A strategic change for law firms?

Iberian Lawyer research has seen some law firm leaders suggest that their firms will
have to move away from a reliance on transactional-led practices towards more
advisory-led work, as clients regulatory and compliance needs increase. Is this
correct – how might such a change impact on law firms’ structures or profitability?

'Most firms will see their transactional work
decreasing and this will affect their profitability. It
means adapting teams, fee structures, client
relationships, approaches and skills. Eventually
prime work will be regarded more as the
possibility of engaging a long term relationship
with a solid client rather than waiting for the
opportunity of a one-shot transaction.'
Frederico Pereira Countinho, Cuatrecasas,
Gonçalves Pereira

'If by 'advisory-led' work we
mean that firms must be trusted
advisors to their clients, then yes
firms have to concentrate on this. If
what is meant is that firms must do
more routine, less value-added,
commoditised work, then
I strongly disagree.
Charles Coward, Urí­a Menéndez

'While this crisis lasts, clients will need
reassurance from their lawyers – and not the
hit and run approach typical of transactional
lawyers and transaction-led law firms – that
the choices they make, whether in
restructuring, in refinancing or in M&A, are
the best options available to them. This of
course impacts on the immediate return of
law firms but it should pay dividends in the
long term as clients will recognise the role of
their legal counsel in overcoming this phase.'
Joao de Macedo Vitorino,
Macedo Vitorino

Luis Riesgo, Jones Day

'I believe the change is more profound
than merely passing from transactionalled
practices towards more advisory-led
work. Many firms previously considered
their client to be the operation rather than
the client itself. The law firms that chose
to maintain their commitment to the
clients, respecting the tradition of the
legal profession, are better placed in this
new world than those that decided to
transform into, solely and exclusively, a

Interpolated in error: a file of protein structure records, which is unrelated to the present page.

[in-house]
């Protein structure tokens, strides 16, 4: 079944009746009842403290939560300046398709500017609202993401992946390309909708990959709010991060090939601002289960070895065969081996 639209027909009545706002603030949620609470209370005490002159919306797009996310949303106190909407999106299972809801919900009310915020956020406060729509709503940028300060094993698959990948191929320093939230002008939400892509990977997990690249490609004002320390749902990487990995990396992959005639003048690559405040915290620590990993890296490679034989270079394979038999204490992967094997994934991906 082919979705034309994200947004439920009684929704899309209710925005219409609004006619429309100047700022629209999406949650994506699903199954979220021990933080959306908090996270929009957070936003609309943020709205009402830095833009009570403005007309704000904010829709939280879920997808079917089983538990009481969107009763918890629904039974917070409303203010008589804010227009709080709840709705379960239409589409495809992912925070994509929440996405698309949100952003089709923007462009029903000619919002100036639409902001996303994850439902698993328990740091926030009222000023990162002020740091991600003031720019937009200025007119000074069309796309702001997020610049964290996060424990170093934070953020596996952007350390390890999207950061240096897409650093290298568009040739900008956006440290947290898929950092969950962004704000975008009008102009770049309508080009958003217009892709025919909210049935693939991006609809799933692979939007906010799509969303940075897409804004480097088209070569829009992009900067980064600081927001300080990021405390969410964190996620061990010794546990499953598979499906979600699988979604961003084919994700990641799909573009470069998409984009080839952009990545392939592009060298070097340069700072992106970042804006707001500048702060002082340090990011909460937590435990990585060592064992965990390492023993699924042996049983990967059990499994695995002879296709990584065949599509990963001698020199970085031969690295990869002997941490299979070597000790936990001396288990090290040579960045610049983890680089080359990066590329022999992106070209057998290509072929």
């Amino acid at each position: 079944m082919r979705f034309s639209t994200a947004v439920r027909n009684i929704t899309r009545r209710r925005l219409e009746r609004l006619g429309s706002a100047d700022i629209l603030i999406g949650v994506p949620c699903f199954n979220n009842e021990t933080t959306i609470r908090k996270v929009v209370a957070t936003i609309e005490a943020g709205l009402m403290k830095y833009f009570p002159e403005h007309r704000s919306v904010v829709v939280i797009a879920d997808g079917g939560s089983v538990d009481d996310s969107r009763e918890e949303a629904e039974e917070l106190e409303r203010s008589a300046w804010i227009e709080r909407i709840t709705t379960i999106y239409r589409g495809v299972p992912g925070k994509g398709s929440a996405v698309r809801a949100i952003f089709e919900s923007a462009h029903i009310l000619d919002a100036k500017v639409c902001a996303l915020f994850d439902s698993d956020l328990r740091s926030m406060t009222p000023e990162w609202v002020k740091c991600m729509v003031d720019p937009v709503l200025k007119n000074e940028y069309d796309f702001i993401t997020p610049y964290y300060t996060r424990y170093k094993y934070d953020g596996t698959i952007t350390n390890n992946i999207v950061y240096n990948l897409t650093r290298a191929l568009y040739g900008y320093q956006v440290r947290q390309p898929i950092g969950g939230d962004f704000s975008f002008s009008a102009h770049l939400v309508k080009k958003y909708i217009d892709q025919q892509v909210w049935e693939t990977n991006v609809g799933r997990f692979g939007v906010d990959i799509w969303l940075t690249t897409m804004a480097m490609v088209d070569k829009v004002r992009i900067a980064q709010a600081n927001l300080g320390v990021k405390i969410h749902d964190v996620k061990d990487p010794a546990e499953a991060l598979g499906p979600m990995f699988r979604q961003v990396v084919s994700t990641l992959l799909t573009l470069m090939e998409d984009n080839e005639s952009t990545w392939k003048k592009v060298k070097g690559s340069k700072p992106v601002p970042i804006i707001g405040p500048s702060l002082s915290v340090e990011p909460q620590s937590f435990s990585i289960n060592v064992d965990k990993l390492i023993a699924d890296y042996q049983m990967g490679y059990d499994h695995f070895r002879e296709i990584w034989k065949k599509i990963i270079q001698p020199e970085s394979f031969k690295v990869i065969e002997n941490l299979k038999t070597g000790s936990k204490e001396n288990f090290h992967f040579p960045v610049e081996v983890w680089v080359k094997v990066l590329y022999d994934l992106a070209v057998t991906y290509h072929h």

legal business.
Luis Riesgo, Jones Day

Iñigo Igartua, Gómez-Acebo & Pombo

'There is now
more advisory
work than
transactions but
this does not
mean that we are
moving away
from one model
to another, we
can adapt to
market needs as I
believe other
well-established firms do. For a law firm
that bases its profitability on transactions
certainly times are tougher, but these
firms are few.'

Iñigo Igartua, Gómez-Acebo & Pombo

'Some departments, like labour and litigation, have experienced
an increase in activity and others have had to be creative and seize
the M&A and business restructuring opportunities that are still
around. Some firms, like ours, have taken this opportunity also to
execute their international expansion plans and to increase their offer
and market presence. Like in all other aspects the current market
situation affects law firms in different ways, meaning that it is
difficult to foresee a pattern.'

Nelson Raposo Bernardo, Raposo Bernardo

'Firms need to provide their clients with tailor-made solutions to
help them to overcome the financial problems they are facing. They
need to come up with innovative solutions to reorganise and adjust
their clients´ businesses. The change from transactional to advisory
work has led to pressure on firm´s fees which force them to have a
more effective contribution to their client´s profit and loss balance.'

Rafael Alonso, Hammonds

Bernardo Cremades, Cremades & Asociados

'In my opinion, this is an over-simplification of the work of law firms.
The transactional-led practices will continue, although with a different nature such as
restructuring. The strategy depends on the structure and work of each law firm. The
current work does not necessarily imply a difference in profitability. With regard to the
impact on law firms structures, this depends on how the firms are organised in
relation to the volume of work required by the clients. Disproportional growth which
does not meet clients demands is always a result of questionable management.'
Bernardo Cremades, Cremades & Asociados